Every so often, I think it’s useful to talk about lessons as well as success.
I found a quote along the lines of: “Don’t cling to a mistake, just because you spent a lot of time making it” (Unknown).
I wrote these pearls on my board and read them occasionally as I walked past.
A week or so ago, I had the opportunity to realize the wisdom of these words. I had been weaving the third Tapestry in my Blue Mountains series, of the iconic Three Sisters, at Echo point.
As I worked on it, I was aware of issues, and had corrected some, but hoped that sometimes like a painting, the sky would snap it all together (it’s very satisfying when it does). As I approached the sky, I realized that the composition wasn’t going to work.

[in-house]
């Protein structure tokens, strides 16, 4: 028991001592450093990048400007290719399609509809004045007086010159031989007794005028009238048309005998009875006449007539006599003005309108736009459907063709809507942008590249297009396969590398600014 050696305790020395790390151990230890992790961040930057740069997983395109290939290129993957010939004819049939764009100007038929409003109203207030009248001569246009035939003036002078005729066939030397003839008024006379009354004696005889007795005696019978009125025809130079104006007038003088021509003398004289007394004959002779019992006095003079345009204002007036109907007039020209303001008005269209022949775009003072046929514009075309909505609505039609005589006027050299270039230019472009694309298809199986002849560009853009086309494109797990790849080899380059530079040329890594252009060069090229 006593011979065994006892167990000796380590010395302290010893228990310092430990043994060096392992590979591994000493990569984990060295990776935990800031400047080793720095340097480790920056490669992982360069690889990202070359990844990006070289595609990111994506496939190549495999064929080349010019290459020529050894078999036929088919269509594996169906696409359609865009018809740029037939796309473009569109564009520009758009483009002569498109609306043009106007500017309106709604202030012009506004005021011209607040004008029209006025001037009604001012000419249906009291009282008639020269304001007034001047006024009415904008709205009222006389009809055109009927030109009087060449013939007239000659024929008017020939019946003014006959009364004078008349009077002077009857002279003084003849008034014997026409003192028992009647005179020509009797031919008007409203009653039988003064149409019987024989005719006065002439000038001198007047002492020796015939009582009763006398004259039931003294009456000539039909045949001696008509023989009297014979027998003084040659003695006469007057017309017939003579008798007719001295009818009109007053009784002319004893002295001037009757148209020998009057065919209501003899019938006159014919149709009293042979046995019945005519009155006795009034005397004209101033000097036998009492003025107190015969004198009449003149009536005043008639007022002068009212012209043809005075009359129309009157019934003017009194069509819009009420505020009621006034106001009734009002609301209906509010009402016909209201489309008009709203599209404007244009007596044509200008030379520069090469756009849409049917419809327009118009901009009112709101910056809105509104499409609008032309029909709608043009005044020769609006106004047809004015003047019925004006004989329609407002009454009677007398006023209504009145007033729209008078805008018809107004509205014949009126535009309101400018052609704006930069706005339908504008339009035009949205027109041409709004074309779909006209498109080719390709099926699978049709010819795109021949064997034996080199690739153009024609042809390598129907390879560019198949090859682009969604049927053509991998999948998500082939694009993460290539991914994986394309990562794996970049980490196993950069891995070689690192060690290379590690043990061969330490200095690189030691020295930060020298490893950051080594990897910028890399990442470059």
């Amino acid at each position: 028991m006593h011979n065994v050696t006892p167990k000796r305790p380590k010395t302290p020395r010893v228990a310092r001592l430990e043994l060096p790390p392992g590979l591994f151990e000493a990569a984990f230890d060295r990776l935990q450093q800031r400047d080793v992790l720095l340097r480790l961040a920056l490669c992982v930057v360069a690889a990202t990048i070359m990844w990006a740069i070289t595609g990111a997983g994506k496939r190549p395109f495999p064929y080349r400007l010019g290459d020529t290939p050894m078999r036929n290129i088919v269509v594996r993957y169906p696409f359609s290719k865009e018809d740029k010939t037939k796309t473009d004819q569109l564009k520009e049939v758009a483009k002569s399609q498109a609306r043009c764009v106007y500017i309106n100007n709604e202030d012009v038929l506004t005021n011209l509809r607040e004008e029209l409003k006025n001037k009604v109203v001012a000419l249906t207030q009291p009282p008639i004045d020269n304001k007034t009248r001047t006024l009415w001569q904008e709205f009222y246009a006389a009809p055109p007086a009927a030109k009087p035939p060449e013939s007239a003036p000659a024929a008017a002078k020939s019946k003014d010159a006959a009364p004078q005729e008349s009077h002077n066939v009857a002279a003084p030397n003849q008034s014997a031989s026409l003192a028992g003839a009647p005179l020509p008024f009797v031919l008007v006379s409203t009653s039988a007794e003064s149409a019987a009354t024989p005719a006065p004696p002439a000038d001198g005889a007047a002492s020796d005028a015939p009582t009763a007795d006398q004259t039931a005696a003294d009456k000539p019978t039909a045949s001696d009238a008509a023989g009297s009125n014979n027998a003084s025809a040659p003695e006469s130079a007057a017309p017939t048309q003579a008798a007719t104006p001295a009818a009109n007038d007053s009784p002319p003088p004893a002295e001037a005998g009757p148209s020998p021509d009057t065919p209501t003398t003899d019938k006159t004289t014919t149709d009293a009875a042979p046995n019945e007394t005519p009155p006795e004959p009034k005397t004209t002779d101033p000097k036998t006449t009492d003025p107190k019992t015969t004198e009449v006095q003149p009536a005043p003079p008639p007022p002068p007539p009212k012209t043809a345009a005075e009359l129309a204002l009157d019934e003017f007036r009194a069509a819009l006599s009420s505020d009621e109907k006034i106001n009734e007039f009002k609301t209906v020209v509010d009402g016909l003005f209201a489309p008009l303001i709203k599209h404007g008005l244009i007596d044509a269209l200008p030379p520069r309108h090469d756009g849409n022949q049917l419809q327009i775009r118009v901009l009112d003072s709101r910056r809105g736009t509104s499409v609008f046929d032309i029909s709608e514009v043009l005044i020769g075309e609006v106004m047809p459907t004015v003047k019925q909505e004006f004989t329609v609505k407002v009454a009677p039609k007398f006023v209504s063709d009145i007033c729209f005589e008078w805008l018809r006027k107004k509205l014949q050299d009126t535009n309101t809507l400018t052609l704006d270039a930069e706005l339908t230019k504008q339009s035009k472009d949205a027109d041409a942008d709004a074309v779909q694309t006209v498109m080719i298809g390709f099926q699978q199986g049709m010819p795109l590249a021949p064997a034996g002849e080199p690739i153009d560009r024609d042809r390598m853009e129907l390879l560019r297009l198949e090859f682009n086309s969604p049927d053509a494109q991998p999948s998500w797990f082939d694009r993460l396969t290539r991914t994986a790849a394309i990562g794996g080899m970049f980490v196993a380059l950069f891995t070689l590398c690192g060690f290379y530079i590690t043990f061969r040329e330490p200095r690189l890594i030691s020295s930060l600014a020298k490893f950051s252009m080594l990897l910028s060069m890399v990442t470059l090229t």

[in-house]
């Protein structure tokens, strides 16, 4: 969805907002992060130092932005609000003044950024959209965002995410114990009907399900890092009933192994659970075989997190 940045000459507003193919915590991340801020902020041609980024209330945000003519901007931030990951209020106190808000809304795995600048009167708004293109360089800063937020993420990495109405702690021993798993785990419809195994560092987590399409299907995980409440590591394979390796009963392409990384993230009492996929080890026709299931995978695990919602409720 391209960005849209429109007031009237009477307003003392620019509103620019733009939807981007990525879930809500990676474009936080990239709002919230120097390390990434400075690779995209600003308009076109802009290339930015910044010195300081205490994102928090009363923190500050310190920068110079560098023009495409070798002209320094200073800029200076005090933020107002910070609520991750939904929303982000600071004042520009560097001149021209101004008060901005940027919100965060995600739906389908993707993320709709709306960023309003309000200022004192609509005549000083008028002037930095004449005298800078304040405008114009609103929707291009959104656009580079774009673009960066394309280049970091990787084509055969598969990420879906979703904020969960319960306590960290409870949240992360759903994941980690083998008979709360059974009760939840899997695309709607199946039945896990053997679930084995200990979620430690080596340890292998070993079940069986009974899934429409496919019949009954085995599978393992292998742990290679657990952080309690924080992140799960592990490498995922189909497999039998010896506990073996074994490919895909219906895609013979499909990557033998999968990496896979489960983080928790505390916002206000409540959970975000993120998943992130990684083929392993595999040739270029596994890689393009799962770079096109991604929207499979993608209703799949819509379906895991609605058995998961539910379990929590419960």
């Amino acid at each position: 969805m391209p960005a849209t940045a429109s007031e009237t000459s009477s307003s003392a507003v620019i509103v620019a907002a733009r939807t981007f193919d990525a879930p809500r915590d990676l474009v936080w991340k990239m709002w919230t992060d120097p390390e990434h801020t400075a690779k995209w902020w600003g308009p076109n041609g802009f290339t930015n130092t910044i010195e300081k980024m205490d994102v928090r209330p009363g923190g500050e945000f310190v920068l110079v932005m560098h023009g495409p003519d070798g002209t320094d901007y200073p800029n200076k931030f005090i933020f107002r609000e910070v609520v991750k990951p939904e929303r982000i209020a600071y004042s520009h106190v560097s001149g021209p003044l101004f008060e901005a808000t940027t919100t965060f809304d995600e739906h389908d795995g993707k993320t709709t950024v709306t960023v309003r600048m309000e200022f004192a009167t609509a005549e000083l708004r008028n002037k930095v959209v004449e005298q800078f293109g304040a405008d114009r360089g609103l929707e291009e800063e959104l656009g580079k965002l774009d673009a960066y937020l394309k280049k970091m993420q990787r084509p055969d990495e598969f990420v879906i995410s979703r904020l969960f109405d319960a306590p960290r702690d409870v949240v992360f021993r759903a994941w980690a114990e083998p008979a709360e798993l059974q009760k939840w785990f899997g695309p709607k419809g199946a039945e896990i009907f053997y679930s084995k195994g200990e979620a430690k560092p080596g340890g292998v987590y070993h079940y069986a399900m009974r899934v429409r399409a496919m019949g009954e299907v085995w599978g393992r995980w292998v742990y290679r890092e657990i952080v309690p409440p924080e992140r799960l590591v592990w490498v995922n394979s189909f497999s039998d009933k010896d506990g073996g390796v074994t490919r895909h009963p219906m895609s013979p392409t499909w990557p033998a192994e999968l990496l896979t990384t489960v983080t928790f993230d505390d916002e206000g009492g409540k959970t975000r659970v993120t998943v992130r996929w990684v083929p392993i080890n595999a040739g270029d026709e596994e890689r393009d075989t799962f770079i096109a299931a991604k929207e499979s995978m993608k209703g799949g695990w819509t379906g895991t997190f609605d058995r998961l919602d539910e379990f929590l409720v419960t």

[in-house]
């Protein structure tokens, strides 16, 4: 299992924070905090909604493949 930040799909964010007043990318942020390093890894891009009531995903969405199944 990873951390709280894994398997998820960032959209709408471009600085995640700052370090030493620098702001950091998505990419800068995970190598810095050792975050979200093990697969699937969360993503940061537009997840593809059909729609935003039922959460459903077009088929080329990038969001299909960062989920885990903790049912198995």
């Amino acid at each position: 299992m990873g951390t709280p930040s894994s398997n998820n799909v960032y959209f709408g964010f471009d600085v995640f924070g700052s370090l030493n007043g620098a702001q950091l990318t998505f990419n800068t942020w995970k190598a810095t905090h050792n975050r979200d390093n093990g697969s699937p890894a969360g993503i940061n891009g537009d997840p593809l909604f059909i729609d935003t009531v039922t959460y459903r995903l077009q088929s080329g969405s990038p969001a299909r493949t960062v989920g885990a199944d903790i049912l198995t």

I paused, and considered my options: applique, remedial removal of sections (very time hungry), or simply letting go. Over that weekend, I was showing a workshop student, and realized I couldn’t exhibit the piece, and that it had to go in the “lesson” basket.
So, I started again. I wove beside it and used its failures to inform its second iteration. Compositionally, the Three Sisters are tricky, as most vantage points actually look down at the formation, rather than across.
As I pried my fingers off the first attempt, I started to solve the issues in the second.
It was a setback, time wise; but an important lesson to learn, particularly in the sequential medium of Tapestry. Mistakes made at the beginning of a weaving are not going to be sorted out by the end, and it can’t be painted over.